The best Premier League XI never to play Champions League football

Ian Wright Arsenal
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MF: Darren Anderton

Rarely has a nickname been so poorly attributed as ‘Sicknote’. Anderton made more than 600 professional appearances in an 18-year career for Portsmouth, Spurs and England.

It would’ve been even more had Anderton accepted Alex Ferguson’s overtures to join Manchester United in the summer of 1995, and the near-guarantee of Champions League football coming with it. As it was, the wide midfielder didn’t play a single minute of European football, with his prime coming when Spurs struggled for consistency. Criminally underrated.

MF: Clint Dempsey

There have been more naturally gifted footballers in Premier League history, but few were as effective as the American who scored 72 goals in 275 games in all competitions for Fulham and Tottenham.

A surprisingly competent rapper given he’s A) a footballer, and B) from Texas, the man known as Deuce (in no way related to Rob Schneider’s male gigolo) reached the Europa League final for the former, but missed Spurs' Champions League boat with the latter. One of the Prem’s few foreigners not to play at elite European level.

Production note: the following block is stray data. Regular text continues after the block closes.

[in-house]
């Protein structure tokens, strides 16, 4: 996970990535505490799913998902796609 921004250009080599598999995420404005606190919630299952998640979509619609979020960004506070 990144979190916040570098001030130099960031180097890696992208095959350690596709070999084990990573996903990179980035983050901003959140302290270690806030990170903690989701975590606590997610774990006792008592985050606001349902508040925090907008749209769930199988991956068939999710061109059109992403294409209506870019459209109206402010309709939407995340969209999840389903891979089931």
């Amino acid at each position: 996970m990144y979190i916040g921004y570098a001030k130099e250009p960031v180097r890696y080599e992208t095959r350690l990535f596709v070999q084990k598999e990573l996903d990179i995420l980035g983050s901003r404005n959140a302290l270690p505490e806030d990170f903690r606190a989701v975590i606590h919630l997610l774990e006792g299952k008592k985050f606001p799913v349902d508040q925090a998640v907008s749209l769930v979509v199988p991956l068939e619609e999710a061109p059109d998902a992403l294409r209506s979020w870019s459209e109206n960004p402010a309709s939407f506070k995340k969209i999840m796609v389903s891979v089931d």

FW: Paolo Di Canio

Yes, really. Not for Sheffield Wednesday, West Ham or Charlton (obviously), nor for Celtic, Lazio, Milan or Juventus (almost impossibly). In fact, it’s almost as if he intentionally swerved the Champions League because of a long-held aversion to bombastic theme tunes and stars on footballs.

The Italian won the 1993 UEFA Cup, coming off the Juve bench in both legs of the final against Borussia Dortmund, and the 1995 UEFA Super Cup with Milan, but that Champions League appearance always eluded him.

FW: Ian Wright

Sold to West Ham the summer after winning the 1997/98 title with Arsenal, Wrighty never added to UEFA Cup, Super Cup and Cup Winners’ Cup appearances, having won the latter in 1994.

One of the early Premier League’s most feared marksmen, he also doubled as one of the finest peddlers of Chicken Tonight in the sauce’s glorious history. Once wore a pair of lens-less glasses on Match of the Day.

FW: Les Ferdinand

Sir Les – does anyone know where the honorary knighthood came from? – went through various striker stages in his Premier League career. Lightning youngster at QPR, lethal battering ram at Newcastle, less lethal battering at Spurs and ageing targetman (with moments of brilliance) at West Ham, Leicester and Bolton.

One UEFA Cup campaign for the Magpies was the extent of Ferdinand’s European exposure, which is surprising given that he’s the ninth-most prolific goalscorer in the Prem. "Hit Les!" (If you got that reference, congratulations… You’re old).

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